Before Howard the Duck took the hairless ape world by storm, he was a twinkle in the eye of eccentric writer Steve Gerber, and it was comic artist Val Mayerik who gave the bird his wings.
While Mayerik is in Austin this weekend for Hero Con, he agreed to talk with Monomythic about his life-and-times in the comics industry, and in particular, about the duck he helped Gerber – who passed in 2008 – bring to feathered life.
How to Break Into Comics
“We went to Marvel, showed Marvel our stuff, and we were in.”
Well, there was more to it than that. Mayerik found the college art education offered in Youngstown, Ohio, lacking. “The instructors were a bunch of loser beatniks from the 50s who wanted to be the next Jackson Pollock, and of course they failed, so they would torment students,” Mayerik said. “Of course, they had nothing but contempt for comics.”
In the early 70s, comic books had something of a cult following in colleges – as Mayerik explained, no one thought they would be as big a part of pop culture as they are today.
“It never really occurred to me to pursue comics for a living, but I liked comics. I liked the underground comics that were in existence then, the comics that were published by Jim Warren: Creepy, Eerie, Vampirella. I liked the black and white work, and the nice detail and all the nice pen and ink work those guys were doing.”
Someone overheard Mayerik discussing his comic love, and introduced him to the late Dan Adkins, who in turn took Mayerik and a young P. Craig Russell under his wing, showing them the ropes before introducing them to Marvel. “Dan didn’t really tutor Craig and I too much in drawing or drawing technique, but [he did] in terms of how to lay out a page, when do you do close-ups, when do you do far away shots,” Mayerik explained. “He would also emphasize the fact that a lot of details would disappear, so you wanted to make the lines as crisp and as clear as possible.”
The pair moved to New York, joining other artists in Marvel’s Bullpen. Mayerik did most of his work by mail, but he did like being near the House of Ideas main office. “It was truly a really interesting bevy of activity. There was all this original art, there were guys there correcting copy, correcting some little inking mistakes, and lettering. It was great.”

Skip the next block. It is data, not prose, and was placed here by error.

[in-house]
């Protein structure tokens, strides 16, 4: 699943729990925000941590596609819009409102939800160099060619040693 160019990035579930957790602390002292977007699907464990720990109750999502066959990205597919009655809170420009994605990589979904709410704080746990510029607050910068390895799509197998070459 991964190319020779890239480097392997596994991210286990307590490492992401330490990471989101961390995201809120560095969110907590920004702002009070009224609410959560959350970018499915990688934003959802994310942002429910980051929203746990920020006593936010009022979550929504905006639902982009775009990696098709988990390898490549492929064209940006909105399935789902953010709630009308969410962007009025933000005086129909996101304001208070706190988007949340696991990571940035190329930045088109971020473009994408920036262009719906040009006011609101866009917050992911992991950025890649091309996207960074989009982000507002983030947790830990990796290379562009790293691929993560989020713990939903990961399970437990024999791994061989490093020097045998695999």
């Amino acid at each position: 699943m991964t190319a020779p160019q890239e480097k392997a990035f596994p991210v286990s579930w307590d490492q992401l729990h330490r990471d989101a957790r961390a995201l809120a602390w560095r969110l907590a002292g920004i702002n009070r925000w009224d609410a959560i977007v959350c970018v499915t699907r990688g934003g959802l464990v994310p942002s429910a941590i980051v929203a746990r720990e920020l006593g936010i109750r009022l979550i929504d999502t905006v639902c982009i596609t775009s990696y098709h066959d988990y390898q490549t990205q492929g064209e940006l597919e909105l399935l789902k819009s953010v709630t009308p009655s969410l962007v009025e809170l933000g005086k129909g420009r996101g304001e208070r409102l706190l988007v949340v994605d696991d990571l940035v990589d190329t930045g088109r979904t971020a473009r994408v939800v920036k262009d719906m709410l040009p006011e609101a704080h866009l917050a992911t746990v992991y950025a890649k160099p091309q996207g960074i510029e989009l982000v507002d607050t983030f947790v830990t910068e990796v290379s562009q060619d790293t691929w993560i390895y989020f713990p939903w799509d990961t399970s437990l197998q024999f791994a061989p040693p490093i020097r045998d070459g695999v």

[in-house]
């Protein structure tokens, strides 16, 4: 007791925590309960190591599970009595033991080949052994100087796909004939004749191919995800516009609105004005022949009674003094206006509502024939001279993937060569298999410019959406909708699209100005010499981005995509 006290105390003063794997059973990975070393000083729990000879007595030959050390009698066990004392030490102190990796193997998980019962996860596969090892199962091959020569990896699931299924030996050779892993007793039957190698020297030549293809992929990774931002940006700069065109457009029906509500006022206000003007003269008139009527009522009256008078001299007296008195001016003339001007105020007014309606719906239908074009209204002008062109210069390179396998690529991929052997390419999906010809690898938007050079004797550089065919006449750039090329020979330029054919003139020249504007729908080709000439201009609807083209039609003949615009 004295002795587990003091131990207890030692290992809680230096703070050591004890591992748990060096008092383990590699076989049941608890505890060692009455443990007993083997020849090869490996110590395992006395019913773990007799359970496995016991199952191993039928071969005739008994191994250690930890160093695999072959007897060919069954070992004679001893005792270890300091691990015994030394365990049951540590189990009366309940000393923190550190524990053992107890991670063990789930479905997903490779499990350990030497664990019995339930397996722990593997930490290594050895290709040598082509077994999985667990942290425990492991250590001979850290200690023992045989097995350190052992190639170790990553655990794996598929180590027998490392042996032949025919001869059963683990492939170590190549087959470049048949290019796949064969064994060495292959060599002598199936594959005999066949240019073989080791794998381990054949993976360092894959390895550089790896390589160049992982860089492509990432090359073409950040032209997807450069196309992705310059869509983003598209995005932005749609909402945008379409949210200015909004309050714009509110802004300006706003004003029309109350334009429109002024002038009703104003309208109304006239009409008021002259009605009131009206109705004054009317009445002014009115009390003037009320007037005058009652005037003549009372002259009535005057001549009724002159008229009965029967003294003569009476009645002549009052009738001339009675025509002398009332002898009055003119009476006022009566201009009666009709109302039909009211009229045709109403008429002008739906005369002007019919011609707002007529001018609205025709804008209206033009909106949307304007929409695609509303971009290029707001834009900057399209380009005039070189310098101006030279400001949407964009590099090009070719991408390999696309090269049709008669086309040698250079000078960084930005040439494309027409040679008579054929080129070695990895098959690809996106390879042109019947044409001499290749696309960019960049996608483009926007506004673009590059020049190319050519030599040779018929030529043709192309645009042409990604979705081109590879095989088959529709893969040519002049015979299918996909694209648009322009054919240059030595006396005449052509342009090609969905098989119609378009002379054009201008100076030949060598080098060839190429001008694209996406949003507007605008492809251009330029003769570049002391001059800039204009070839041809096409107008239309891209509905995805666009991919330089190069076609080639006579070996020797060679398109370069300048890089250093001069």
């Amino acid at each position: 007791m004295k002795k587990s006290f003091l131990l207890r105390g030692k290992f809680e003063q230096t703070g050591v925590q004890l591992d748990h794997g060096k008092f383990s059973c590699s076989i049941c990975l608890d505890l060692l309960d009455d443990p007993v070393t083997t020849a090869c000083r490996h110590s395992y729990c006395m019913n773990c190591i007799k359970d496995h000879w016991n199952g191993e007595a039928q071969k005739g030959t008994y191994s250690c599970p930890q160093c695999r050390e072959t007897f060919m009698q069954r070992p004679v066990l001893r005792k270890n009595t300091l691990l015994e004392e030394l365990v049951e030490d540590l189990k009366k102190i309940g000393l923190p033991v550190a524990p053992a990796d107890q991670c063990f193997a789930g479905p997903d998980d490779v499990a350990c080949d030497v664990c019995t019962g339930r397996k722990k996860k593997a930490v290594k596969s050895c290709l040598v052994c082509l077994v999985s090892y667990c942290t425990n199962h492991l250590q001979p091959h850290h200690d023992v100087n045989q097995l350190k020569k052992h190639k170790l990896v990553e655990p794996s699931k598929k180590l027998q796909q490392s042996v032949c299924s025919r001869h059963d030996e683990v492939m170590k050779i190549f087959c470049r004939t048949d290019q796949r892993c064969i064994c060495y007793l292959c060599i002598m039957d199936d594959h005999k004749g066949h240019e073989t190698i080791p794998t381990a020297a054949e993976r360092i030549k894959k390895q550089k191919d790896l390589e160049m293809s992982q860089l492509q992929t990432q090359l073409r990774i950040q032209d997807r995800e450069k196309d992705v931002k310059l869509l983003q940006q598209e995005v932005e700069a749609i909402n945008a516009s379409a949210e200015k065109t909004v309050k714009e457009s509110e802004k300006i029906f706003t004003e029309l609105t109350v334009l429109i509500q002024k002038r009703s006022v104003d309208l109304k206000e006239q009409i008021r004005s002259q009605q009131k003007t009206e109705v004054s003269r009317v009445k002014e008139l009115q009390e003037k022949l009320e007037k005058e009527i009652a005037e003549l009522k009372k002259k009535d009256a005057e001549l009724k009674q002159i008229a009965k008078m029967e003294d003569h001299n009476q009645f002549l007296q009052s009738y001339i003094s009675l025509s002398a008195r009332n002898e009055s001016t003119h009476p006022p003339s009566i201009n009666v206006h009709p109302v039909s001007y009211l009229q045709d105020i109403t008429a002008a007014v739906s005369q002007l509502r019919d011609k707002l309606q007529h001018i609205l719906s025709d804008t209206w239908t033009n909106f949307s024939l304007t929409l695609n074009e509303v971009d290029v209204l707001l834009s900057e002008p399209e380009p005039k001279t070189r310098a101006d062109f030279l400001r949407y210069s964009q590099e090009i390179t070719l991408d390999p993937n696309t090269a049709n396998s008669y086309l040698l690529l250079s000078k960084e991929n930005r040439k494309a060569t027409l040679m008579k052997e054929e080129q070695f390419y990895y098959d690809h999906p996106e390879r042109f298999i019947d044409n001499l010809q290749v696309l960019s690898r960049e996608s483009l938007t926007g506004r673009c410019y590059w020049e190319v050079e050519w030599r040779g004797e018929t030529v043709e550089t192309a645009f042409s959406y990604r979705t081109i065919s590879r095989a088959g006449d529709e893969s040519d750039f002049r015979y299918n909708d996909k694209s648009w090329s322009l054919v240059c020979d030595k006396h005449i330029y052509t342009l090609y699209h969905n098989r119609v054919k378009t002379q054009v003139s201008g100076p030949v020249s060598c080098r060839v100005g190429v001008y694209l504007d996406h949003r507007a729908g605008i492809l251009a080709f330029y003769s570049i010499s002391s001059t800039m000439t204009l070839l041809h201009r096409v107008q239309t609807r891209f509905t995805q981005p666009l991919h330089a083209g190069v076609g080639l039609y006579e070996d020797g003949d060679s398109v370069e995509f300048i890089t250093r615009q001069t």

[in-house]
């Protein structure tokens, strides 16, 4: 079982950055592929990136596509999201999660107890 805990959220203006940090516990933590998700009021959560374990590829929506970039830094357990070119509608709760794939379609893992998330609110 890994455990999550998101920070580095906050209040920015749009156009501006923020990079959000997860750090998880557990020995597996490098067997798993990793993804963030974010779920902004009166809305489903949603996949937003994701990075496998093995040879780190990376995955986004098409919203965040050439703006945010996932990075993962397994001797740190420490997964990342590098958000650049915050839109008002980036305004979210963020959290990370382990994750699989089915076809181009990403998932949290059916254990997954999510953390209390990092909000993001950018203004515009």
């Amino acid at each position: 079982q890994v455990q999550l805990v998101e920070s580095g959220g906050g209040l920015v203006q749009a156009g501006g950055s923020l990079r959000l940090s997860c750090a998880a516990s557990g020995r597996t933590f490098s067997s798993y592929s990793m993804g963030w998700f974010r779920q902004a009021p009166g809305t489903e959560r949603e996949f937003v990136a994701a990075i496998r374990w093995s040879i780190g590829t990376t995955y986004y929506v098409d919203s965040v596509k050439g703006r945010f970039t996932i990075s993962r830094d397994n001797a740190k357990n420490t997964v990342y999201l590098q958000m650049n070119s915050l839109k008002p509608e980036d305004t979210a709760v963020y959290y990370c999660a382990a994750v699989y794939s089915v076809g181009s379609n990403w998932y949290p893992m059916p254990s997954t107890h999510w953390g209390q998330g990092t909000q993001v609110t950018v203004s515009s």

Mayerik joined legendary artist Neal Adams’ nascent Continuity Associates (this was long before Adams’ now-defunct independent Continuity Comics line). “A lot of big name guys at the time were there,” Mayerik said. “Aside from Neal being there, who was a master draftsman, you could learn a lot from Neal, there were a lot of others. There was Russ Heath, who was doing Sgt. Rock at the time. Bernie Wrightson would stop in, Barry [Windsor] Smith … just everybody that was somebody at the time in the business was stopping in like once a week or once every couple of weeks.”
The Man-Thing Contest
Collaborating with and meeting fellow masters of the industry, Mayerik landed a regular gig with the now-iconic (and certainly iconoclastic) Steve Gerber working on Marvel’s Man-Thing. Both Mayerik and Gerber saw the Man-Thing assignment as something of a challenge for the Distinguished Competition’s Swamp Thing series (both muck monsters premiered in 1971, though all parties involve swear it was a coincidence).
For Mayerik, this meant competing with Swamp thing artist Bernie Wrightson, something that would’ve been a lot easier if the comic production process of the time, and the inkers assigned to the book, could bring out his detailed pencil work. “In my mind, I was competing with Bernie in terms of the art. These two swamp creatures. So I always wanted to do the best I possibly could.”
For Gerber, this rivalry meant making Man-Thing a very different kind of book.
“Steve was an interesting writer. There was always something a little more off key that you could look forward to,” Mayerik explained. “He wanted to bring in as many facets and features to that character to differentiate him from Swamp Thing. … Even though he was more of a brute in terms of intelligence, he had psychic powers. And he could be extra dimensional, he could open up dimensional portals.”
Hatching Howard the Duck
Although Man-Thing possessed only the most rudimentary intelligence, it protected the Nexus of All Realities, which meant anything and everything could walk through a portal deep in the Florida swamp.
“Through this dimension came Howard the Duck, but also there was a wizard guy, like a Gandolf kind of guy, there was a blond barbarian, there was a woman,” Mayerik recalled. “There were two or three other characters and the duck was purely just off the top, just toss this in. … We never went back and forth on what it should look like, he just wrote in the script, ‘make sure it doesn’t look too much like Donald Duck. … Give it some kind of dimensionality so this would be like seeing a real duck walking down the street, but talking.’”
Although he described Howard’s creation as fairly nonchalant, Mayerik said Gerber did everything very intentionally, every step of the way.